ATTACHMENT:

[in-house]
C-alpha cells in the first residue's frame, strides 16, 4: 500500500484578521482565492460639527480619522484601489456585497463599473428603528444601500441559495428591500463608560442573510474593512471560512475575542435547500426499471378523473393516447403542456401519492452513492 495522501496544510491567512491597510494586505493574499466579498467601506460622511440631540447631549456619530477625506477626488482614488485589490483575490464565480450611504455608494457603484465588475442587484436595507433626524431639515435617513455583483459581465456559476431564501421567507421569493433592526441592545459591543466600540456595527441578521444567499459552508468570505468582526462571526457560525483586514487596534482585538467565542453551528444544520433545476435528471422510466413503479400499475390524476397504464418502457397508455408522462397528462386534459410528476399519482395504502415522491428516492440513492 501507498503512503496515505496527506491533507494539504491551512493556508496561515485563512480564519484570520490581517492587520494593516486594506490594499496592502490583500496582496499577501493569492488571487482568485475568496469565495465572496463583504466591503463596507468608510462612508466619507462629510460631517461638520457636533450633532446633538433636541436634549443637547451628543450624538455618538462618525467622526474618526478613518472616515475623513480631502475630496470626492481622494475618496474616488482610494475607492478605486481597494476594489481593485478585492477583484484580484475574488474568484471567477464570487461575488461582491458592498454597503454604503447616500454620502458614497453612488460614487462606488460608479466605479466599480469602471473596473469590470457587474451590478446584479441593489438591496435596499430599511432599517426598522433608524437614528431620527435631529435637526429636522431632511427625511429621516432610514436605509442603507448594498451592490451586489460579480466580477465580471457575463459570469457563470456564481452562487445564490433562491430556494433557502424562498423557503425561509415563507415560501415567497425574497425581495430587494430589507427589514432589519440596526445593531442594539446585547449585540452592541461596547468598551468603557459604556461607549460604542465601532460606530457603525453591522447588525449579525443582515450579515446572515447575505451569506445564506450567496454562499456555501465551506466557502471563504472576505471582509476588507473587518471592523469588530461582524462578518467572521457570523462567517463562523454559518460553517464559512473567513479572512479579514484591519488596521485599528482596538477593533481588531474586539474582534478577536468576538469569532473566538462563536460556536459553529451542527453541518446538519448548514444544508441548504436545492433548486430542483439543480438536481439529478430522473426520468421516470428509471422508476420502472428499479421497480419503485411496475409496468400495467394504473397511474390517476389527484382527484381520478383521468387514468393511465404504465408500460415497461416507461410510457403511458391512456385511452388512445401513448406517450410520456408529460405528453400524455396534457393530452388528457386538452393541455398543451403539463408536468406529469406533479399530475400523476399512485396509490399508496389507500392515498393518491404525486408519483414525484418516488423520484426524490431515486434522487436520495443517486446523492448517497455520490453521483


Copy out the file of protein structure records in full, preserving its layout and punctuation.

[in-house]
C-alpha cells in the first residue's frame, strides 16, 4: 500500500484578521482565492460639527480619522484601489456585497463599473428603528444601500441559495428591500463608560442573510474593512471560512475575542435547500426499471378523473393516447403542456401519492452513492 495522501496544510491567512491597510494586505493574499466579498467601506460622511440631540447631549456619530477625506477626488482614488485589490483575490464565480450611504455608494457603484465588475442587484436595507433626524431639515435617513455583483459581465456559476431564501421567507421569493433592526441592545459591543466600540456595527441578521444567499459552508468570505468582526462571526457560525483586514487596534482585538467565542453551528444544520433545476435528471422510466413503479400499475390524476397504464418502457397508455408522462397528462386534459410528476399519482395504502415522491428516492440513492 501507498503512503496515505496527506491533507494539504491551512493556508496561515485563512480564519484570520490581517492587520494593516486594506490594499496592502490583500496582496499577501493569492488571487482568485475568496469565495465572496463583504466591503463596507468608510462612508466619507462629510460631517461638520457636533450633532446633538433636541436634549443637547451628543450624538455618538462618525467622526474618526478613518472616515475623513480631502475630496470626492481622494475618496474616488482610494475607492478605486481597494476594489481593485478585492477583484484580484475574488474568484471567477464570487461575488461582491458592498454597503454604503447616500454620502458614497453612488460614487462606488460608479466605479466599480469602471473596473469590470457587474451590478446584479441593489438591496435596499430599511432599517426598522433608524437614528431620527435631529435637526429636522431632511427625511429621516432610514436605509442603507448594498451592490451586489460579480466580477465580471457575463459570469457563470456564481452562487445564490433562491430556494433557502424562498423557503425561509415563507415560501415567497425574497425581495430587494430589507427589514432589519440596526445593531442594539446585547449585540452592541461596547468598551468603557459604556461607549460604542465601532460606530457603525453591522447588525449579525443582515450579515446572515447575505451569506445564506450567496454562499456555501465551506466557502471563504472576505471582509476588507473587518471592523469588530461582524462578518467572521457570523462567517463562523454559518460553517464559512473567513479572512479579514484591519488596521485599528482596538477593533481588531474586539474582534478577536468576538469569532473566538462563536460556536459553529451542527453541518446538519448548514444544508441548504436545492433548486430542483439543480438536481439529478430522473426520468421516470428509471422508476420502472428499479421497480419503485411496475409496468400495467394504473397511474390517476389527484382527484381520478383521468387514468393511465404504465408500460415497461416507461410510457403511458391512456385511452388512445401513448406517450410520456408529460405528453400524455396534457393530452388528457386538452393541455398543451403539463408536468406529469406533479399530475400523476399512485396509490399508496389507500392515498393518491404525486408519483414525484418516488423520484426524490431515486434522487436520495443517486446523492448517497455520490453521483